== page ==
Jonathan Levy LCSW on stopping a racing mind
Jonathan Levy LCSW: Co-founder and Marketing director at Psychotherapy Associates Chicago.
We recently posted a blog discussing anxiety, nervousness, and worrying. A racing mind and some tips and tricks to help alleviate it seems like a perfect place to pick up from.
A racing mind is very frustrating and can make you feel out of control. Rest assured, as an experienced Chicago therapist I have seen it all and you are not out of control. Hopefully at this point it is something that irritates you. By Googling the topic and researching it I am confident you are in a good mindset to try and deal with this issue.
Many people report that their minds fill with endless thoughts about things that could go wrong or stupid things they have done in the past. Racing thoughts can be like watching a horrible movie playing over and over again. Frequently, a racing mind can be a sign of underlying anxiety. Additional symptoms can include:
Persistent worry that is disproportionate to the actual threat
Difficultly sitting still
Increased heart rate
A general feeling of being out of control
If any of these sound familiar, you are not alone. As an experienced Chicago therapist I have developed some tips that I hope you find helpful:
- Talk about your worries with a supportive friend: Many people are dealing with the exact same issue you are dealing with and they can be helpful. Do not be afraid to open up to friends and ask for help.
- Engage in physical activity, such as exercise or even a slow walk around your neighborhood: We have already discussed how yoga and Tai Chi can be extremely beneficial to body, mind, and soul. Sometimes a racing mind is pent up energy and going for a walk is enough it soothe your mind and burn off some of that excess energy. It doesn't matter what you. Just do something!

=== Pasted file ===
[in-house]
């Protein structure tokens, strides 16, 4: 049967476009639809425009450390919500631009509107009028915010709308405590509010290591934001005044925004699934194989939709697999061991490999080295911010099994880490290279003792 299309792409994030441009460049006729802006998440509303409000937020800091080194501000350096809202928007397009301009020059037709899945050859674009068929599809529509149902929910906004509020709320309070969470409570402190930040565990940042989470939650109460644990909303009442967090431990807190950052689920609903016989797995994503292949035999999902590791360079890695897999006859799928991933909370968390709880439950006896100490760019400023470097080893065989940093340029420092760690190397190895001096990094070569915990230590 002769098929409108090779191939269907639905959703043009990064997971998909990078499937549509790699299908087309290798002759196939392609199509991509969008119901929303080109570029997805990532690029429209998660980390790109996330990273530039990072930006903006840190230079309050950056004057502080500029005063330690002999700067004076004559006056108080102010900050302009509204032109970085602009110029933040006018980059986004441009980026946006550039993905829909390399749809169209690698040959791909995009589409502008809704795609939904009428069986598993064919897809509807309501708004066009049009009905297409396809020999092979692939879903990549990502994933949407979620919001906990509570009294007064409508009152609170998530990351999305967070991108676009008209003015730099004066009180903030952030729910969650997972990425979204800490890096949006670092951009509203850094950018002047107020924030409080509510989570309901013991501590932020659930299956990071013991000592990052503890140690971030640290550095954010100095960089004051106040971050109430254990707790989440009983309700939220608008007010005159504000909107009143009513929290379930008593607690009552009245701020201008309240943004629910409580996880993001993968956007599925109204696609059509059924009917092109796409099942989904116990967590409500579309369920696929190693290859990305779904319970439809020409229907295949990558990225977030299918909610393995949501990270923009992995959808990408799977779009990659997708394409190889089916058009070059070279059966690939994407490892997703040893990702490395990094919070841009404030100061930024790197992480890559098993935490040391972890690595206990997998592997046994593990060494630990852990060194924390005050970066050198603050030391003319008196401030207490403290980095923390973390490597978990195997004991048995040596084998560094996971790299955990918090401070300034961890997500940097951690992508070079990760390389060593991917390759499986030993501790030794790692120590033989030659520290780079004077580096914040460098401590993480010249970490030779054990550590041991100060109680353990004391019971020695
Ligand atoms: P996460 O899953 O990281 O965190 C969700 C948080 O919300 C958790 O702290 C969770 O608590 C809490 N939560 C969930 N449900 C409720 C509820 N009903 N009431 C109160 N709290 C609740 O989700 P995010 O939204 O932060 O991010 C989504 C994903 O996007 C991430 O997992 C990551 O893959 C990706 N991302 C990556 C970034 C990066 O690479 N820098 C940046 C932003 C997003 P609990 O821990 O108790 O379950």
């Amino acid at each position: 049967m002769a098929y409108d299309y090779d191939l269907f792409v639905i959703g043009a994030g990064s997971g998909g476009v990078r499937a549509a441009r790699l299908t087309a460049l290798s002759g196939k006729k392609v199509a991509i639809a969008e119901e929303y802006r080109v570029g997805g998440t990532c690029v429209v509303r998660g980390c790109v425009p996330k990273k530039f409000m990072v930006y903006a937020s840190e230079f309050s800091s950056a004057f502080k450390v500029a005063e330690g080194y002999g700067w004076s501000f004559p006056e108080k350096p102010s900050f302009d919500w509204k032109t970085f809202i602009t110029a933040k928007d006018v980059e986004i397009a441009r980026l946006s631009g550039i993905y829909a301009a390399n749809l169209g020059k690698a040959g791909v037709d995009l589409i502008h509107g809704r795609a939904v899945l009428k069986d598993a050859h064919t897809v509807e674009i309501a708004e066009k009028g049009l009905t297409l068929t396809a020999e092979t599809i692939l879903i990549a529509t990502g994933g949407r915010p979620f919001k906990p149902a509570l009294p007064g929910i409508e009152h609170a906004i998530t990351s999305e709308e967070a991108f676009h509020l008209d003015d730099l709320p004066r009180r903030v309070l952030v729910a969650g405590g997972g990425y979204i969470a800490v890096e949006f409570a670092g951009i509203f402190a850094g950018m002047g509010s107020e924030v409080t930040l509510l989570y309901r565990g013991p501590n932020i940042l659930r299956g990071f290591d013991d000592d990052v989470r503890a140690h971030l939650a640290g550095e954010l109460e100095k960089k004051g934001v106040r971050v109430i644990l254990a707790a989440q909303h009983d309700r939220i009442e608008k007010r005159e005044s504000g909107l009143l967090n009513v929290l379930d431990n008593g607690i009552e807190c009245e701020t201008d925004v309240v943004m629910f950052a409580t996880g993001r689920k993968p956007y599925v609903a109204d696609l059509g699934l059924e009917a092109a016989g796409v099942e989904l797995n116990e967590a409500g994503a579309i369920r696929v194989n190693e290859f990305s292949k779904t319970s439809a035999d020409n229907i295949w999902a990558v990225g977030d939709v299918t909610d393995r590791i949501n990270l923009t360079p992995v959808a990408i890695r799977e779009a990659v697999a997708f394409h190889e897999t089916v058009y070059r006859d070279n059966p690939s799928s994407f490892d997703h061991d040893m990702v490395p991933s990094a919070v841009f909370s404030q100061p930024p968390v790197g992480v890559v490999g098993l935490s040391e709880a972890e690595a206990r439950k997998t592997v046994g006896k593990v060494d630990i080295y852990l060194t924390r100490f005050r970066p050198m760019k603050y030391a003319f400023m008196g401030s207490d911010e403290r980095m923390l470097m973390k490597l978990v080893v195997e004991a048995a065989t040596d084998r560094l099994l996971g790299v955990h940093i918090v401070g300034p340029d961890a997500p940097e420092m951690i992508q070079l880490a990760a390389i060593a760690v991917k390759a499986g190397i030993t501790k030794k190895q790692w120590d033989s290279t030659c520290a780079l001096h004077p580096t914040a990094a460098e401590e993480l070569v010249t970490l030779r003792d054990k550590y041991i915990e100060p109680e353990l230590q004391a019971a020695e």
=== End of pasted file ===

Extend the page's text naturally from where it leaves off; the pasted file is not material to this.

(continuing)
- Practice controlled breathing; inhaling for a count of 4, hold for 7, and breath out for 8: Diaphragmatic breathing has been shown to help people relax, slows your hear rate, and the concentration on the breathing distracts the mind. All very beneficial things.
- Immerse yourself in a healthy distraction: Along with the breathing exercise above, there is a plethora of activities available to distract oneself. Think of things you do, places you frequent, or people you visit who seems to transparent your mind away. Identify those and engage with them.
- Meditate: Which can help create a sense of distance from you and your worried thoughts, but be warned. Meditation is not simple. It takes time and practice to become truly effective at the practice. The distraction of learning to meditate well is a welcomed distraction at a minimum.
If you try these things and continue to struggle with racing thoughts, it may be good to speak to a professional, either a primary care physician, psychiatrist, or therapist. Hopefully some of the tips are beneficial and provide some relief. If not, you know how to get ahold of me ;-)
About the author: Jonathan Levy LCSW is an experienced Chicago therapist, counselor, and life coach. He is a graduate of The Ohio State University and Smith College. He is the Marketing Coordinator and co-founder of Psychotherapy Associates of Chicago. Jonathan Levy LCSW has tremendous success helping patients and most attribute his success to his warm touch and friendly demeanor.